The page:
From tree of life to web of life: How Google Images can help ecologists study evolution

13 May 2016 - 12:15

Colour polymorphism – when a species has two or more colour types – has fascinated biologists since Darwin. The occurrence of these different colour types often varies geographically, providing a useful way of studying how different colour morphs – or phenotypes – evolve.

But the fieldwork needed to collect these data is time consuming and expensive, so Dr Arjun Amar and his student Gabriella Leighton from the University of Cape Town wondered if ecologists could use the thousands of animal images posted on the internet instead.

To discover whether or not these photographs could accurately substitute for fieldwork, they used Google Images to find photographs of four species – black bears in western North America, barn owls worldwide, black sparrowhawks in South Africa, and hooded or carrion crows in Europe.

As well as black, the bears also occur as cream, cinnamon, chocolate brown or bicolour varieties. Barn owls vary from rusty red to pure white, while black sparrowhawks are either completely dark or have a white breast.

Once considered subspecies, black and grey hooded crows and all black carrion crows are now thought to be two separate species with a narrow, clear-cut hybrid zone where the two meet and interbreed. In the UK, this zone runs straight through Inverness, where hooded crows occur to the north of the city and carrion crows to the south.

“We selected these species because accurate scientific data already exists on the distribution of their different colour morphs, allowing us to compare and assess the accuracy of our new method based on Google Images,” Dr Amar explains.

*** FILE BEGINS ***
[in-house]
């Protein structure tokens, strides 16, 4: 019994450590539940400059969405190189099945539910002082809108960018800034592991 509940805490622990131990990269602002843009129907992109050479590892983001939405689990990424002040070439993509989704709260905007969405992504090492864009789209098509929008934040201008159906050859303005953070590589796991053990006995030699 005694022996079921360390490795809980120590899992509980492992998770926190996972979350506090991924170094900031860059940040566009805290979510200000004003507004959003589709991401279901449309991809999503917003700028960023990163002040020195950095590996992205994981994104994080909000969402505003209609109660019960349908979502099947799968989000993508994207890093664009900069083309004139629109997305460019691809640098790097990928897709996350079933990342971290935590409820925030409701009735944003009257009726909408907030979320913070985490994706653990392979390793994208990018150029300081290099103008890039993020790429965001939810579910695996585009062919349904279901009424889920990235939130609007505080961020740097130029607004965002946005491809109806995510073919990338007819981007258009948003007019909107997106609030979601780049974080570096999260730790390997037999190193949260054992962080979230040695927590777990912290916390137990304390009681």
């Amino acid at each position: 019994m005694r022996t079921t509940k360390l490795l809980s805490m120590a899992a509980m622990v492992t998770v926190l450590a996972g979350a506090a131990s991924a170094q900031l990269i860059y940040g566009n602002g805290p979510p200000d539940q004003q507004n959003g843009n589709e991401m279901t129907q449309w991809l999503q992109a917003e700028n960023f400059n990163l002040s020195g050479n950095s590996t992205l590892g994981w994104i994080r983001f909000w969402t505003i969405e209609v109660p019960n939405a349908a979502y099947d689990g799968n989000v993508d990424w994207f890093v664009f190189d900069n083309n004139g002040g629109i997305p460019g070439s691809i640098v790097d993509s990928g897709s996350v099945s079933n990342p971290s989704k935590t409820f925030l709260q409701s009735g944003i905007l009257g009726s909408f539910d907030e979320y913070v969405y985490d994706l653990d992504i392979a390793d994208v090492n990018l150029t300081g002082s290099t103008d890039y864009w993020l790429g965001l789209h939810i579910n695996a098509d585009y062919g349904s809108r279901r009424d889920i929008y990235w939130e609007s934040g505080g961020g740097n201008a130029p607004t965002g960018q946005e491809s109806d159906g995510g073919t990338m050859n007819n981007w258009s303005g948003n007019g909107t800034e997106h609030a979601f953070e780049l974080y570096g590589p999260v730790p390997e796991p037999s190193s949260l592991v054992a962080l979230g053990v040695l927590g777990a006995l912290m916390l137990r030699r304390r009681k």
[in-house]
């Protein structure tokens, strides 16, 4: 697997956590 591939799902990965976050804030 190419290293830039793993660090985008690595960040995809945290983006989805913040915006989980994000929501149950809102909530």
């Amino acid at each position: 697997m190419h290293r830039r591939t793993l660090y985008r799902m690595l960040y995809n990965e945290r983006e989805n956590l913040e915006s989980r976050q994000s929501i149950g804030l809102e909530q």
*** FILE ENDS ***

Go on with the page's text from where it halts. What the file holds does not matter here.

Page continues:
Based on more than 4,800 Google Images pictures of the four species, the results prove that this method can produce results that are as accurate as fieldwork.

While anyone could do this, handling and scoring so many images is logistically challenging. So the ecologists teamed up with computer scientist Pierre Hugo who developed a new web application called Morphic, which allows the data to be collected more efficiently.

According to Leighton, lead author of the paper: “Very pleasingly, the method worked: we were able to create a map of the different colour varieties and, most importantly, the pattern of this map matched very well the known pattern of the colour varieties. And whereas our data took only days or weeks to collate from my office, these other data had often taken years of labour intensive fieldwork or visits to museums worldwide.”

The new technique opens up a world wide web of possibilities for ecologists, from migration and diet to birds' moulting patterns and the age structures of animal populations in different areas. It works best for species that are of interest to photographers, so are very well photographed, as well as easy to recognise and categorise.

Dr Amar is already using it to study the colour patterns of other species, including common buzzards and tawny owl morphs in Europe, Swainson's hawks in North America and augur buzzards across East Africa.

“When we describe our method, other researchers always come up with different ideas for their own study system, so we hope they will use it to answer questions of their own that we haven't even imagined. We have made the web application freely available and can’t wait to see what others come up with,” he says.

And if more photographers geo-tag their images with location and dates, their pictures could be even more valuable for ecology in future.

“Although not part of this study, in future this approach might allow us to explore how phenotypes change over time. We know that phenotypes are often linked to specific weather conditions, for example more dark morphs occur in wetter areas. Thus, with climate change occurring there are many predictions suggesting that occurrence of the different colour morphs might also change, and our new technique might allow this to be investigated,” Dr Amar says.

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